Catalytic and topological aspects of Schiff base supported 3d-4f polynuclear coordination complexes

Griffiths, Kieran (2018) Catalytic and topological aspects of Schiff base supported 3d-4f polynuclear coordination complexes. Doctoral thesis (PhD), University of Sussex.

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The work presented in this thesis deals with the employment of Schiff base ligands used to synthesise novel 3d-4f polynuclear coordination clusters (PCCs) and the investigation into their potential magnetic, luminescent and catalytic properties.

Chapter one provides a general introduction to the chemistry described in the thesis. It includes a general overview of 3d-4f PCC chemistry and the applications of these materials and previous synthetic strategies for the preparation of Schiff base PCCs. A rationale is presented for the ligands employed in the thesis and a synthetic strategy is devised for the synthesis of specific materials.

The initial chapters are focused on the synthesis of 3d-4f PCCs with novel core topologies and the study of their magnetic properties. Several novel series of 3d-4f PCCs are presented with unique core topologies which are previously unobserved in 3d-4f PCC chemistry. In addition, some of the presented PCCs display single-molecule magnet (SMM) properties or a significant magnetocaloric effect (MCE).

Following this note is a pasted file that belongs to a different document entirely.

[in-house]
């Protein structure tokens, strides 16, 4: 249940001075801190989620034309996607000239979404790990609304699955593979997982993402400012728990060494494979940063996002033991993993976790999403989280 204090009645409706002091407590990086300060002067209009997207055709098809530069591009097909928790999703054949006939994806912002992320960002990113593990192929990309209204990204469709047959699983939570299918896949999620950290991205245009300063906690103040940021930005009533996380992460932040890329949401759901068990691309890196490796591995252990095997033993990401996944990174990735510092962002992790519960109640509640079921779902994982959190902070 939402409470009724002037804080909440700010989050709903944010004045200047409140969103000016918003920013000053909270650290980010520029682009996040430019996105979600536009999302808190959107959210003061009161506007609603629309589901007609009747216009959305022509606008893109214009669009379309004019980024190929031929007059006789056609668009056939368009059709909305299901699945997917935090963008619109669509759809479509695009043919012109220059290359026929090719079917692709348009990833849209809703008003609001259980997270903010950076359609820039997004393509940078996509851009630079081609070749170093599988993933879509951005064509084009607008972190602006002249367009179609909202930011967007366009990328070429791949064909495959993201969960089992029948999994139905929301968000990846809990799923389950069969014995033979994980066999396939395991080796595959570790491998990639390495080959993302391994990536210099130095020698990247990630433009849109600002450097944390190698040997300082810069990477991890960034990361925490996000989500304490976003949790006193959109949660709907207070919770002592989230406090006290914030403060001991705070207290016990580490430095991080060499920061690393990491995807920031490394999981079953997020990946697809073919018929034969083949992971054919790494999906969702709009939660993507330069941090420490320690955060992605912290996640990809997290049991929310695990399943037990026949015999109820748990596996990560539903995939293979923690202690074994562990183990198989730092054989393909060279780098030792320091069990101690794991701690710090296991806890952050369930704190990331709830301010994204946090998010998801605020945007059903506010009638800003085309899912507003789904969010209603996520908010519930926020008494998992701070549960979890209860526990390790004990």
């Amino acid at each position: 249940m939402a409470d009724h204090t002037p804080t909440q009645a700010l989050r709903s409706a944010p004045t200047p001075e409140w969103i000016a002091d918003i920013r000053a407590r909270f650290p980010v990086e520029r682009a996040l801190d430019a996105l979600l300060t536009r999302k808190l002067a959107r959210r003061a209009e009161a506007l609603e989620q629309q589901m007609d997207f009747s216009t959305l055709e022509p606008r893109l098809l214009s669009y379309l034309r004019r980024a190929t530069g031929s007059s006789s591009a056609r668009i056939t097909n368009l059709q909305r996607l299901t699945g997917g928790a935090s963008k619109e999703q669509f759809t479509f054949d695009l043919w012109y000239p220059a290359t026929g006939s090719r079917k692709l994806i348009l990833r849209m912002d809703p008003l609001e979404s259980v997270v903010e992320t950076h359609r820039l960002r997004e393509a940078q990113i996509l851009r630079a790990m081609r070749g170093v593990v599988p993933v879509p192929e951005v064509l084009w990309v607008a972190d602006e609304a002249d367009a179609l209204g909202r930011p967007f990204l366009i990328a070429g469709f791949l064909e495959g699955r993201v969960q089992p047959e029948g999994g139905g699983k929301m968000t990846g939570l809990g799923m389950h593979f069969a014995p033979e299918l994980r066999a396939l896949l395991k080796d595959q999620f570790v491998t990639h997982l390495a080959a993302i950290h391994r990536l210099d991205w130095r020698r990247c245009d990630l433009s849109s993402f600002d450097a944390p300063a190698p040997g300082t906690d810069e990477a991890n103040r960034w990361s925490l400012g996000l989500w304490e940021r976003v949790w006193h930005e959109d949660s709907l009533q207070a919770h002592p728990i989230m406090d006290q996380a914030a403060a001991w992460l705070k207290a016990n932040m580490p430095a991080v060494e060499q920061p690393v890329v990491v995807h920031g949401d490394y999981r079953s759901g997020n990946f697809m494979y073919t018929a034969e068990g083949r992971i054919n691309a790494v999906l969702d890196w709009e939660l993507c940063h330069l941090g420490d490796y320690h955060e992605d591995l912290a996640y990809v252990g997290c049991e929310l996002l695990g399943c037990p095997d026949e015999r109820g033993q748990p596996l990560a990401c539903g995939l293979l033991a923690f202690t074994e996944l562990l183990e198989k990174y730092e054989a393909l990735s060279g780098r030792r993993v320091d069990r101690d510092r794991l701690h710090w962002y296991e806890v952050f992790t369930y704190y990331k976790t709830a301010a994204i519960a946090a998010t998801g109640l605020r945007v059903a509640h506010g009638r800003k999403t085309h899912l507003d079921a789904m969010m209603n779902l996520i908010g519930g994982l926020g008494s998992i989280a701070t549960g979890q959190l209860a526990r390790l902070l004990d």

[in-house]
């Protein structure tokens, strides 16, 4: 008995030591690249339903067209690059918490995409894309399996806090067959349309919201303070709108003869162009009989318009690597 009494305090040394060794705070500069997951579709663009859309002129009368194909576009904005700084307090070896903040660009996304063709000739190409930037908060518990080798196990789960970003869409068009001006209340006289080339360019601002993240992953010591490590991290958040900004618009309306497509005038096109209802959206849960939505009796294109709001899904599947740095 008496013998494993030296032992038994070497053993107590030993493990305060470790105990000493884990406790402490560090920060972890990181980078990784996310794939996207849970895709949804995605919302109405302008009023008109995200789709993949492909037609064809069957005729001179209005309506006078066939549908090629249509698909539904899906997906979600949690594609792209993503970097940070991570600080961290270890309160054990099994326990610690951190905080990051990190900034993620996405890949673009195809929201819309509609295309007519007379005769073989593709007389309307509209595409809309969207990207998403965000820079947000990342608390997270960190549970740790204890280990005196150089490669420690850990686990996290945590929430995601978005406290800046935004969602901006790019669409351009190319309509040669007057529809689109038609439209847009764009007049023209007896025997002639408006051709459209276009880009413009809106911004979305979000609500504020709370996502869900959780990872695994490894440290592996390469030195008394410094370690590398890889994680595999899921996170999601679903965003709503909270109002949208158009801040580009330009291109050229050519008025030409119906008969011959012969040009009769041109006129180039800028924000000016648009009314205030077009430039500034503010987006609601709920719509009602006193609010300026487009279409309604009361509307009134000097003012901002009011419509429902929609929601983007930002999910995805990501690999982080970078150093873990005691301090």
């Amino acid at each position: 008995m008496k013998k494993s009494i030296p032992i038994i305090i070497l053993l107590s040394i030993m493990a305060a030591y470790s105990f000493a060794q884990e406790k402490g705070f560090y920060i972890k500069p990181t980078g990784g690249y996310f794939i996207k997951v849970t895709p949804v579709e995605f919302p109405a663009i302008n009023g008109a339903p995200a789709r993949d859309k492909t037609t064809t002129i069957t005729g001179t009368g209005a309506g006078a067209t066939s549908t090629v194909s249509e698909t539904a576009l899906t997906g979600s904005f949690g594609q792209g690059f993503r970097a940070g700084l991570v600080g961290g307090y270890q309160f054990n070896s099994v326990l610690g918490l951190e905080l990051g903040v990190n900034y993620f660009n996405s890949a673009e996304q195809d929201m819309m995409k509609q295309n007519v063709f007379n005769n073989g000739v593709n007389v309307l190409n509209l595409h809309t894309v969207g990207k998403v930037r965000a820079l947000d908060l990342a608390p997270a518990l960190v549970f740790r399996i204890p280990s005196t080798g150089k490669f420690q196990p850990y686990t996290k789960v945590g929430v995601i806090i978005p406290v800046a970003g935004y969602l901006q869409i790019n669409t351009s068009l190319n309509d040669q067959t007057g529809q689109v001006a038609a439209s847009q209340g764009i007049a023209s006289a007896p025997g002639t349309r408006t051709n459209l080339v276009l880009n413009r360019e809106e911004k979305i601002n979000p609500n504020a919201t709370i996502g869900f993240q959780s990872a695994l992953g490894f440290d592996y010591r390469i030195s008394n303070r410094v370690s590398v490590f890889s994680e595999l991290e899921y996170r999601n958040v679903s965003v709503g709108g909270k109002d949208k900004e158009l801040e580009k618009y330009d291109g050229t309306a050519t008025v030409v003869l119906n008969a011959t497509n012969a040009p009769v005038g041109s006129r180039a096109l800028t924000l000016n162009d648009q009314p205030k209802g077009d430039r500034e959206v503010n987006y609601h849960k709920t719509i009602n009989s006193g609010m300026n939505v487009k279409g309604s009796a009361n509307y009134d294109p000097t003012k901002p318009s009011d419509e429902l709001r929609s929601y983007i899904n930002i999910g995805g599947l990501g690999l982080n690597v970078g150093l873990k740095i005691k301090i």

Chapter five bridges synthetic aspects discussed in the previous chapters, with a synthetic study targeting 3d-4f PCCs with a defect dicubane core (2,3M4-1) and introduces the term “isoskeletal” to describe PCCs which possess the same topology or related organic structures with the same host framework but different guests.

Chapters seven to nine are focused on the development of a well characterised isoskeletal family of 3d-4f PCCs with a defect dicubane core and the investigation of their potential catalytic properties in a range of organic reactions including Michael Addition, Friedel-Crafts alkylations and multicomponent reactions. Characterisation of the 3d-4f PCCs is emphasised and verifies the stability of the 2,3M4-1 core in solution. An attempt at understanding the catalytic system and mechanistic aspects is undertaken, which is not explored in previously reported 3d-4f PCC co-operative catalysis.

Chapter ten provides an overall conclusion to the work presented in the thesis, whilst highlighting the contributions of this work to the reported literature.

Item Type: Thesis (Doctoral)
Schools and Departments: School of Life Sciences > Chemistry
Subjects: Q Science > QD Chemistry > QD0450 Physical and theoretical chemistry > QD0474 Complex compounds (including clathrate and coordination compounds, chelates, and hydrates)
Depositing User: Library Cataloguing
Date Deposited: 20 Apr 2018 11:00
Last Modified: 20 Apr 2018 11:00

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